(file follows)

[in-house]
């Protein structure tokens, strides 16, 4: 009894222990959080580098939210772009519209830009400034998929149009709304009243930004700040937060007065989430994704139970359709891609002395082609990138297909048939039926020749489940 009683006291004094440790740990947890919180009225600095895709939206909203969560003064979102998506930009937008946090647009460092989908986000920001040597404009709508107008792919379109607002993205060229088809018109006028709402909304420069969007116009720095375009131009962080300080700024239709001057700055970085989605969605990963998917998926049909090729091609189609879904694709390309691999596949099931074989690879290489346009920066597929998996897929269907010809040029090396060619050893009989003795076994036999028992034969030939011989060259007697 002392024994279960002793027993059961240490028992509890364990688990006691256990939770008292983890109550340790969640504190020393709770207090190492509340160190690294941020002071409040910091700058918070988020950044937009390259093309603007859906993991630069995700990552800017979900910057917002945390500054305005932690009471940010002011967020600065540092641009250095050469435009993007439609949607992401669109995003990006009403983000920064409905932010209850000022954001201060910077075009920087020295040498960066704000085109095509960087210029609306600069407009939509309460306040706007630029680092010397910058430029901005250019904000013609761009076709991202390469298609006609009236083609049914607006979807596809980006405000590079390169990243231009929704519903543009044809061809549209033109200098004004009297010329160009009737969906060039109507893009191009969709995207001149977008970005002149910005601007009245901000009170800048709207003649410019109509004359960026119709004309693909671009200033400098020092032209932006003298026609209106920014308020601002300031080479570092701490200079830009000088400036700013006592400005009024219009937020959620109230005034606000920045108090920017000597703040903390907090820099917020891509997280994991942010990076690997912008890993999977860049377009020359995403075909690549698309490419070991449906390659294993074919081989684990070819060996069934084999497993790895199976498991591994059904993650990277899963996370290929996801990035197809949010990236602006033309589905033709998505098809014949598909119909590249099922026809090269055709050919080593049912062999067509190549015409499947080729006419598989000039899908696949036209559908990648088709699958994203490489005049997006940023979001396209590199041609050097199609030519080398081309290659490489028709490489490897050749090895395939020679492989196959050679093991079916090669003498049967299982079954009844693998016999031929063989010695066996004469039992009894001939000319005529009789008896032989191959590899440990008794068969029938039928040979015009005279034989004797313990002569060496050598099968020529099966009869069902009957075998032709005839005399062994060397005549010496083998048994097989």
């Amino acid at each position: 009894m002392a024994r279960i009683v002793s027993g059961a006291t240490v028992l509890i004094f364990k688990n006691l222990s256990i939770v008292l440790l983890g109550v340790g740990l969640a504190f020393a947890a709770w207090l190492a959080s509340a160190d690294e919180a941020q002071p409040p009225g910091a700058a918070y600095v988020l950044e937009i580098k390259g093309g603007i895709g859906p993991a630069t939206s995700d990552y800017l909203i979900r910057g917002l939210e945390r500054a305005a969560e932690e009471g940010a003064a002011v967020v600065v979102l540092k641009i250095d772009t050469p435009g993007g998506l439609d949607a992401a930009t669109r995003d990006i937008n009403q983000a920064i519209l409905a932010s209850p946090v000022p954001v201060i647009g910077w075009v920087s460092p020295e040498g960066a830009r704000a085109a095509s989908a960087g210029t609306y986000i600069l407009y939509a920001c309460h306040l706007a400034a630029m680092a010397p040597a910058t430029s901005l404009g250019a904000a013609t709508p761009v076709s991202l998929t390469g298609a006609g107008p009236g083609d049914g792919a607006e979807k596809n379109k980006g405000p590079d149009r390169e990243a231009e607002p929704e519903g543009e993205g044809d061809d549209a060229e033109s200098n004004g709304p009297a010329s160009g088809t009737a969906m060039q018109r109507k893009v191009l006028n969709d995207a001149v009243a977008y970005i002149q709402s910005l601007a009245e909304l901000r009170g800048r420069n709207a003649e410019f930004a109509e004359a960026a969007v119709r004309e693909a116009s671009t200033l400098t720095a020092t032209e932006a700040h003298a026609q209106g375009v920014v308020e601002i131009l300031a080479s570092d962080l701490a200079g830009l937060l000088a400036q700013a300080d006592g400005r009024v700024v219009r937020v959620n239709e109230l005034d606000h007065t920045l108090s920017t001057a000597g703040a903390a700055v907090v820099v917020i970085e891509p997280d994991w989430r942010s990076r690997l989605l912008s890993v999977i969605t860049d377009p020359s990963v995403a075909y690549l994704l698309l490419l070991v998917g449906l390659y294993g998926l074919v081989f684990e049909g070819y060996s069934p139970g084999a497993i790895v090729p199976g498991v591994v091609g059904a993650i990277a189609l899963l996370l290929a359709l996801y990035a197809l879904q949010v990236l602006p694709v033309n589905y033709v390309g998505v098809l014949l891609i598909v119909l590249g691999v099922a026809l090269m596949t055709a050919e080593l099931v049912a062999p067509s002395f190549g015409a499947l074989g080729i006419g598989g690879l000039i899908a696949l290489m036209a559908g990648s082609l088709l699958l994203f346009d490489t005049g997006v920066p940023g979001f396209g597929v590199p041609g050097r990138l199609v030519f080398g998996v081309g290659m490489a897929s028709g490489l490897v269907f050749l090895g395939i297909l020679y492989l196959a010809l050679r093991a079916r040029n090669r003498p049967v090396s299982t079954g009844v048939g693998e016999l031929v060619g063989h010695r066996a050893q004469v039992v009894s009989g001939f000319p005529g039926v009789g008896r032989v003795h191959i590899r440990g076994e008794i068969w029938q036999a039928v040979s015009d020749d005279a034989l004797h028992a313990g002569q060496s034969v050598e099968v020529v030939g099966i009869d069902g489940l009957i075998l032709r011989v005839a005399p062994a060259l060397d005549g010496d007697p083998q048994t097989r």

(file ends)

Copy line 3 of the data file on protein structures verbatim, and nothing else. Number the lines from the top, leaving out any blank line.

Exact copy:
């Amino acid at each position: 009894m002392a024994r279960i009683v002793s027993g059961a006291t240490v028992l509890i004094f364990k688990n006691l222990s256990i939770v008292l440790l983890g109550v340790g740990l969640a504190f020393a947890a709770w207090l190492a959080s509340a160190d690294e919180a941020q002071p409040p009225g910091a700058a918070y600095v988020l950044e937009i580098k390259g093309g603007i895709g859906p993991a630069t939206s995700d990552y800017l909203i979900r910057g917002l939210e945390r500054a305005a969560e932690e009471g940010a003064a002011v967020v600065v979102l540092k641009i250095d772009t050469p435009g993007g998506l439609d949607a992401a930009t669109r995003d990006i937008n009403q983000a920064i519209l409905a932010s209850p946090v000022p954001v201060i647009g910077w075009v920087s460092p020295e040498g960066a830009r704000a085109a095509s989908a960087g210029t609306y986000i600069l407009y939509a920001c309460h306040l706007a400034a630029m680092a010397p040597a910058t430029s901005l404009g250019a904000a013609t709508p761009v076709s991202l998929t390469g298609a006609g107008p009236g083609d049914g792919a607006e979807k596809n379109k980006g405000p590079d149009r390169e990243a231009e607002p929704e519903g543009e993205g044809d061809d549209a060229e033109s200098n004004g709304p009297a010329s160009g088809t009737a969906m060039q018109r109507k893009v191009l006028n969709d995207a001149v009243a977008y970005i002149q709402s910005l601007a009245e909304l901000r009170g800048r420069n709207a003649e410019f930004a109509e004359a960026a969007v119709r004309e693909a116009s671009t200033l400098t720095a020092t032209e932006a700040h003298a026609q209106g375009v920014v308020e601002i131009l300031a080479s570092d962080l701490a200079g830009l937060l000088a400036q700013a300080d006592g400005r009024v700024v219009r937020v959620n239709e109230l005034d606000h007065t920045l108090s920017t001057a000597g703040a903390a700055v907090v820099v917020i970085e891509p997280d994991w989430r942010s990076r690997l989605l912008s890993v999977i969605t860049d377009p020359s990963v995403a075909y690549l994704l698309l490419l070991v998917g449906l390659y294993g998926l074919v081989f684990e049909g070819y060996s069934p139970g084999a497993i790895v090729p199976g498991v591994v091609g059904a993650i990277a189609l899963l996370l290929a359709l996801y990035a197809l879904q949010v990236l602006p694709v033309n589905y033709v390309g998505v098809l014949l891609i598909v119909l590249g691999v099922a026809l090269m596949t055709a050919e080593l099931v049912a062999p067509s002395f190549g015409a499947l074989g080729i006419g598989g690879l000039i899908a696949l290489m036209a559908g990648s082609l088709l699958l994203f346009d490489t005049g997006v920066p940023g979001f396209g597929v590199p041609g050097r990138l199609v030519f080398g998996v081309g290659m490489a897929s028709g490489l490897v269907f050749l090895g395939i297909l020679y492989l196959a010809l050679r093991a079916r040029n090669r003498p049967v090396s299982t079954g009844v048939g693998e016999l031929v060619g063989h010695r066996a050893q004469v039992v009894s009989g001939f000319p005529g039926v009789g008896r032989v003795h191959i590899r440990g076994e008794i068969w029938q036999a039928v040979s015009d020749d005279a034989l004797h028992a313990g002569q060496s034969v050598e099968v020529v030939g099966i009869d069902g489940l009957i075998l032709r011989v005839a005399p062994a060259l060397d005549g010496d007697p083998q048994t097989r």